The Credit Union Difference
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The Credit Union Difference

Feb 14, 2017, 14:49 PM by Krista Olson
WCCU Annual Meeting highlights the differences between banks and credit unions.

Winnebago Community Credit Union’s Annual Meeting is fast approaching – March 2, 2017. I encourage all WCCU Moms to participate by attending to learn more about your credit union and what makes it so unique from banks. All members are invited and for only $5 you receive a nice meal, a promotional gift and a chance to will cash prizes!

At the meeting, you’ll learn more about the financial strength of Winnebago Community and an election of board members will take place.

So what makes a credit union so special – here are the facts:

Not-for-profit. Credit unions are not-for-profit financial cooperatives. We exist to serve our members, not to make a profit. Unlike most other financial institutions, credit unions do not issue stock or pay dividends to outside stockholders. Instead, earnings are returned to our members in the form of lower loan rates, higher interest on deposits, and lower fees.

Taxation. Credit unions do pay taxes - payroll taxes, sales taxes, and property taxes. Congress exempts credit unions from federal income taxes. The exemption was established in 1937, affirmed by statute in 1951, and re-affirmed in 1998 in H.R. 1151, the Credit Union Membership Access Act, which states:

Credit unions, unlike many other participants in the financial services market, are exempt from Federal and most State taxes because credit unions are member-owned, democratically operated, not-for- profit organizations generally managed by volunteer boards of directors and because they have the specified mission of meeting the credit and savings needs of consumers, especially persons of modest means."

Ownership. Credit unions are economic democracy. Each credit union member has equal ownership and one vote -- regardless of how much money a member has on deposit. At a credit union, every customer is both a member and an owner.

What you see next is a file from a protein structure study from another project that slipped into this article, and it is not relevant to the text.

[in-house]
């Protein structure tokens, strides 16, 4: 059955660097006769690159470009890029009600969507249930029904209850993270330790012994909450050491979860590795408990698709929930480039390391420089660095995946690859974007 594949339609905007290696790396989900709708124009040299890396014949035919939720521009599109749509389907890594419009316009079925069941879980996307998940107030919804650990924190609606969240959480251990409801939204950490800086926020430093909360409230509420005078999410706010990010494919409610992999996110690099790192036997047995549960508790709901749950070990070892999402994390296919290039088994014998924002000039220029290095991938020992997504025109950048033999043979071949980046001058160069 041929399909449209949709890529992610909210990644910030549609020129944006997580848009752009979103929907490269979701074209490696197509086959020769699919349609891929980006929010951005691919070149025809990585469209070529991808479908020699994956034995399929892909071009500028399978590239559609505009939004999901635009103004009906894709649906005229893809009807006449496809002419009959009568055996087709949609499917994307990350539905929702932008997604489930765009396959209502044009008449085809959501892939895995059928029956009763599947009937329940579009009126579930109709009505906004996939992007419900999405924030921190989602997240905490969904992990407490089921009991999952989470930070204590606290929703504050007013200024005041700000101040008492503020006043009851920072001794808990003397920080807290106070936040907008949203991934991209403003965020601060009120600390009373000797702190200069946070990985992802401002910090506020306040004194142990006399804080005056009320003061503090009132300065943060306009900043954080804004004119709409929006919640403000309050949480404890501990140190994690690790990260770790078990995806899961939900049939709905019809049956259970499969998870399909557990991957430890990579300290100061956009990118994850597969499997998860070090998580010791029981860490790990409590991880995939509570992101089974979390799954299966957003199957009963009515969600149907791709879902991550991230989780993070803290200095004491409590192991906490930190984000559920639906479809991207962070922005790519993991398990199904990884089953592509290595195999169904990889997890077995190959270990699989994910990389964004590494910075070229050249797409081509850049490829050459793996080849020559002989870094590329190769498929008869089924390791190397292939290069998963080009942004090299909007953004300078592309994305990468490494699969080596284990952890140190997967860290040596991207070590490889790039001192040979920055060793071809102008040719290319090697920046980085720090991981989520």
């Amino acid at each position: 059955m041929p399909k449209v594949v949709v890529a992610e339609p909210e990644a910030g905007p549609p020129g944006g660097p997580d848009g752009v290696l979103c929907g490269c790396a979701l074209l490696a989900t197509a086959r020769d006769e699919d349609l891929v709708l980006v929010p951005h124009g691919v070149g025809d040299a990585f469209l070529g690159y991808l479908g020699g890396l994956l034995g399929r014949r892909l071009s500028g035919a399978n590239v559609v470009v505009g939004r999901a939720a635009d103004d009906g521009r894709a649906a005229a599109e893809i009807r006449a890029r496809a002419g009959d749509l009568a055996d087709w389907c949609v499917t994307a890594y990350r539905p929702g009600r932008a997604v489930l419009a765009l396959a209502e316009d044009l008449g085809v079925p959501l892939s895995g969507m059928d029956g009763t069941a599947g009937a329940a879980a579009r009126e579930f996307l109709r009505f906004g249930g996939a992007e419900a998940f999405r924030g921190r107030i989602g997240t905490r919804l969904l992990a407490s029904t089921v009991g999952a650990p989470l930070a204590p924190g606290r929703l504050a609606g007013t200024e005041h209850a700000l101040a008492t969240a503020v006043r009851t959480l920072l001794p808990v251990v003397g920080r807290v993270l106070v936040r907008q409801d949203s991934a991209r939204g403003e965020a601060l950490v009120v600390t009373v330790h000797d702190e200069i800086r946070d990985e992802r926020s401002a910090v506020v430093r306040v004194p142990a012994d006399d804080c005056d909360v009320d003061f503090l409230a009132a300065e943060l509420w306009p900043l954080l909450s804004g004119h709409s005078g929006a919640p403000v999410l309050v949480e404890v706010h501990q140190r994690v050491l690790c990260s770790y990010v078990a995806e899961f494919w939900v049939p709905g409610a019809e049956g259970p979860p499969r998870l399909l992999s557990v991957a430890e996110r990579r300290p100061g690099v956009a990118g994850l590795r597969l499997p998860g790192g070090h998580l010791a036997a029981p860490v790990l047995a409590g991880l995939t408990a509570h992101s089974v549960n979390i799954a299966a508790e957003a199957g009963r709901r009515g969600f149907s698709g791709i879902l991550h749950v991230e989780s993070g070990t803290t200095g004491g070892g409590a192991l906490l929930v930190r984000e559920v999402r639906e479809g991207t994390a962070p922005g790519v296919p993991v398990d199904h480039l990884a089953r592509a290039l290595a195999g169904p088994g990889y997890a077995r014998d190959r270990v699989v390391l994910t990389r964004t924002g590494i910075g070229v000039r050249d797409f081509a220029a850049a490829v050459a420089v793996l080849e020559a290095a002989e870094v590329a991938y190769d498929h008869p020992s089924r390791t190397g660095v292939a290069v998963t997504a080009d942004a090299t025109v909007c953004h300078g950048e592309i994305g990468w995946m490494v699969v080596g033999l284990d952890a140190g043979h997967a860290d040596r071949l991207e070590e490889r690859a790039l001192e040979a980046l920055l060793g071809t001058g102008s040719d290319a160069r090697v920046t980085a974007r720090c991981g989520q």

Volunteer Boards. Each credit union is governed by a board of directors, elected by and from the credit union's membership. Board members serve voluntarily.

Membership Eligibility. By current federal statute, credit unions cannot serve the general public. People qualify for a credit union membership through their employer, organizational affiliations like churches or social groups, or a community-chartered credit union.

Financial Education for Members. Credit unions assist members to become better- educated consumers of financial services. Additionally, CUNA (our national credit union association) partners with the National Endowment for Financial Education, a not-for-profit foundation, to expand financial education among high school students. A national study shows that just ten hours of personal finance education can positively affect students' spending and savings habits for a lifetime.

Social Purpose: People Helping People. Credit unions exist to help people, not make a profit. Our goal is to serve all of our members well, including those of modest means - every member counts. Our members are fiercely loyal for this reason. They know their credit union will be there for them in bad times, as well as good. The same people-first philosophy causes credit unions and our employees to get involved in community charitable activities and worthwhile causes - just ask us.

Thank you for being a Winnebago Community Credit Union member!  Take time this year to learn more about us by attending our annual meeting!  See you there!